Thursday, July 1, 2010

Moving Forward

About 8 years ago......

So My husband and I decided we needed to quit the film business in order to have a more rich family life. The education options in Los Angeles were OK for the very early years but a state school seemed more appealing. If we quit our careers Los Angeles would no longer be affordable.

The school my son was attending was a bi/bi program in a not so safe part of town. The building was in need of repair and the play ground was a focus of my fund raising efforts. My son was the only white kid which never seemed to be an issue for us. We wanted our son to be around all kinds of people and welcomed cultural diversity. The families were awesome and most learned ASL. Every day a group of moms would take the school bus to school with their kids and go to sign class. After that they would wait in a small parents room for school to get out. That always impressed me.

So we decided to check out WSD in Vancouver. We flew up to visit and when we drove up to the campus my son got excited and pointed to a grass divider in front of the school, "Look at the playground!". His school in LA didn't have grass on the play ground so this huge campus with tons of grass looked like a dream to him. We took a tour and the thing that startled me most was the class he would be joining. There where only 6 kids! His class in LA had 18 with 3 lead teachers. The funny thing we noticed was all the kids were white. So we would be giving up diversity and peers. Another thing that startled me was everyone was so amazed at my son's signing. So this would mean the other children were not as fluent? For some reason I had imagined all the kids at a state school would be native signers but this was not the case. I had always had this image in my mind that a state school would be some sort of Deaf nirvana for my son.

The other problem was the school had no language policy but the teacher was deaf so that was a plus. Everyone used sign in the classroom but there was no ASL curriculum for the children which seemed really stupid to me. Kids get English instruction why wouldn't deaf kids get instruction in their native language. We used ASL to teach my son English and he was far ahead of other kids his age. The curriculum was not bi/bi but I am a strong advocate so I felt pretty confident I could guide his education in the right direction.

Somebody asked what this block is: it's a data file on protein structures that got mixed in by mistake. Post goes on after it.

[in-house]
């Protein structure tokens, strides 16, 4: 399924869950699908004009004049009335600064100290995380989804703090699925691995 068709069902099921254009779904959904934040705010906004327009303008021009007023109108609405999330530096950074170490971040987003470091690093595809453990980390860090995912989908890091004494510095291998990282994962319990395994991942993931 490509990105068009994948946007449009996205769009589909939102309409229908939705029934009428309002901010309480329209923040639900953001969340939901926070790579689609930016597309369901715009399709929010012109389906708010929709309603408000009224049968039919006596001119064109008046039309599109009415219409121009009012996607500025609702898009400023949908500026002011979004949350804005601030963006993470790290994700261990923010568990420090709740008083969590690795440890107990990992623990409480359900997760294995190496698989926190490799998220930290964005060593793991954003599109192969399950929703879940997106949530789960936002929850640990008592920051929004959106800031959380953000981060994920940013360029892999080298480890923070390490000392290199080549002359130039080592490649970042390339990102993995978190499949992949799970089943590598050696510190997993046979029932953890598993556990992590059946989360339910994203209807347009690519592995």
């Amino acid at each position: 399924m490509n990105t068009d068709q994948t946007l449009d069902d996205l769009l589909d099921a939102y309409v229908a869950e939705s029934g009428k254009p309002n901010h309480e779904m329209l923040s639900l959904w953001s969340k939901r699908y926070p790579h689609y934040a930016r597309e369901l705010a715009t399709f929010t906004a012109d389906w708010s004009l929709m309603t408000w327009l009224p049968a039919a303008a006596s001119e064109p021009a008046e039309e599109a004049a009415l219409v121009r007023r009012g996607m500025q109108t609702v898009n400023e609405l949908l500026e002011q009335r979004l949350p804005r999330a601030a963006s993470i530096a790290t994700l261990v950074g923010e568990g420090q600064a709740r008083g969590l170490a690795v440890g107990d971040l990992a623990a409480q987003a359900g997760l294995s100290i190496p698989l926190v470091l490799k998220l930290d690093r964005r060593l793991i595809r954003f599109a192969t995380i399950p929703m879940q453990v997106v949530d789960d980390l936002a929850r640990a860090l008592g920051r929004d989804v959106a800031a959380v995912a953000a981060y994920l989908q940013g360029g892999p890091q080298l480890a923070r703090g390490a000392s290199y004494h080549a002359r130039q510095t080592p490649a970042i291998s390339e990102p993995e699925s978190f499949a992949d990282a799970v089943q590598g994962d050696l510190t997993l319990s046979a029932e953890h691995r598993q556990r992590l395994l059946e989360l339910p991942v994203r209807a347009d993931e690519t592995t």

So we left the school a little disappointed but hopeful. We flew back home to think and look at other options.


  1. Ahh, what do you know. It wasn't 3 months.

    ASL needs to be a part of the curriculum in any school for the deaf. Suggest that at the parent/board meeting. Best of luck.


  2. Remember that the state schools are also the ones ultimately responsible for the education of those kids allowed to fail orally first, and only "allowed" to go to the state school once they've failed.

    It's always so heartbreaking to see those "vacant" deaf kids, but there is at least SOME joy in seeing their eyes light up at the idea that THINGS HAVE NAMES!

    They will forever be playing catch-up, however, and their scores are added into the mix of the state school scores, giving the oralists something to point to as though they didn't CAUSE the problem.

    I am really glad to see the care you take with your son's education!

    Just a thought... The Bay Area has at least some film work done here now, since LucasFilms made it a place where smaller companies could also thrive. Not to mention the history of filming all those old westerns in the Niles Canyon region...

    I don't know enough about the film industry really to be advising you, tho... My pride in the California School for the Deaf at Fremont is just showing... ;-)

    - Linda

  3. Thanks for the comments.

    We really wanted Freemont but didn't want to work in film anymore because of the damage it was doing to the family. My work hours were very long so it was hard to see my son. It was a very hard choice for us because we felt Freemont was a perfect match.This all happened eight years ago and I am happy to report the school here just started to move to a bi/bi program.

    Of course too late for my son but he is doing great. We made sure he got what he needed and now he has been accepted into a one of the best schools on the west coast! He had to apply and audition to get in and I believe his native ASL was a key factor in his acedemic success. He is not oral and only says maybe 3 words but that doesn't bother him at all because he is living his dream on his terms.